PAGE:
Runners are well aware that training load increases have to be gradual, otherwise they are at risk of injury. To become a faster runner, the load must be increased in order to encourage adaptation, however not be so high that the tissue becomes overloaded resulting in an injury. Runners clearly struggle to find this sweet spot – research indicates that somewhere between 60% and 80% of runners are injured every year, with 80% of runners’ injuries due to overuse. Often when runners begin to see progress, they become highly motivated to train, and therefore begin to run faster and/or further, however frequently do not want to pull back when the warning signs of tissue fatigue and overload are evident.
Provided the training build-up is gradual (and research continues to indicate the importance of the magical 10% increments at a time), the body will absorb the load. However, if the training load is too excessive, then injuries will present. Recognising when tissue tolerance has been surpassed is challenging, as the cause is usually due to numerous training load factors. Tissue tolerance is impacted by the balance between training load and tissue load capacity.
Training load consists of:
- Volume – total duration/distance
- Intensity – how hard are the sessions
- Frequency – how often is the runner training
- Type – what is the type of training
- External load factors – eg. work stress, etc
- Recovery – the amount of rest between sessions
In contrast, the tissue load capacity is dependent on the following:
- Local tissue tolerance – eg. specific strength of the Achilles tendon to tolerate the load
- Entire kinetic chain tissue tolerance – eg. the strength of the gluteal muscles to offset the load of the Achilles/calf
- Diet, age, BMI, medication, metabolic factors, hormonal changes, etc
- Brain and central nervous system perception to the ‘injured’ site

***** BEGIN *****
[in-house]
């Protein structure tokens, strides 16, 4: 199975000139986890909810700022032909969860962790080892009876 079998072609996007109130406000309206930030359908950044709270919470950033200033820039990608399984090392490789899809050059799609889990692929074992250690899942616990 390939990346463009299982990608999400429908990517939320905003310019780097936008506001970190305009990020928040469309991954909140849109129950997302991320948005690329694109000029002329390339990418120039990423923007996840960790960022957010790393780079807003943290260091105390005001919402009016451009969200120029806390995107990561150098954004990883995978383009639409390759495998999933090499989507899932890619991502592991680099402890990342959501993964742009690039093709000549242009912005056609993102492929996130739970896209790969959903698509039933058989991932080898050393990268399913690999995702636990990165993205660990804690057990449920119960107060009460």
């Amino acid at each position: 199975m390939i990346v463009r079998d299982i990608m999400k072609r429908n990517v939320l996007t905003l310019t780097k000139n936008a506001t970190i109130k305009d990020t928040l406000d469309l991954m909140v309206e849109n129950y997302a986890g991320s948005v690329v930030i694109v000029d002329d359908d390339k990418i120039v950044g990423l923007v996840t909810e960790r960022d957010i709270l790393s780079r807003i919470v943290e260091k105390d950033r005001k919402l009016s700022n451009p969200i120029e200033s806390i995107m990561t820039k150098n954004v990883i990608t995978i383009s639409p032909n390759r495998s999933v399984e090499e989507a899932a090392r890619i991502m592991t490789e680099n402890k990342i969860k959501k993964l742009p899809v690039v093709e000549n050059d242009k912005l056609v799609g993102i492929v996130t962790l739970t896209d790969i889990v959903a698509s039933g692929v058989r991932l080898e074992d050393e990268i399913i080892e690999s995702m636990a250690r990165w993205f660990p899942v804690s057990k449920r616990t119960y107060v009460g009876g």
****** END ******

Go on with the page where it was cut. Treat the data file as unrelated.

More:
- Psychosocial factors – stress, fear of injury, beliefs of pain and injuries, motivation
If the runner suddenly increases the training volume by more than 10% or adds an additional speed session without the ability for the tissue load capacity to absorb and recover from the increased load, then the risk of injury will be significantly higher. Once injuries arise, the current load needs to be decreased, as the tissue load capacity has clearly been surpassed. This doesn’t mean the runner has to completely stop running, but should reduce training load to below the tissue’s capacity.
If the early warning signs of injuries are recognised and paid attention to, then a small reduction in load should settle the overload. However, if the runner continues to run and maintain the current level of training, or, even worse, continues to build load, the tissue will become further irritated. This will result in a longer tissue repair time, more extensive physiotherapy and strengthening, and a greater increase in tissue sensitivity.
Dave Halpin is an Accredited Exercise Physiologist with a special interest in running performance. Together with Michelle Harrison (nee Hynd) (CityWest) he conducts Running Assessments which include video gait analysis, musculoskeletal assessments and advice on exercises, running drills and training programs.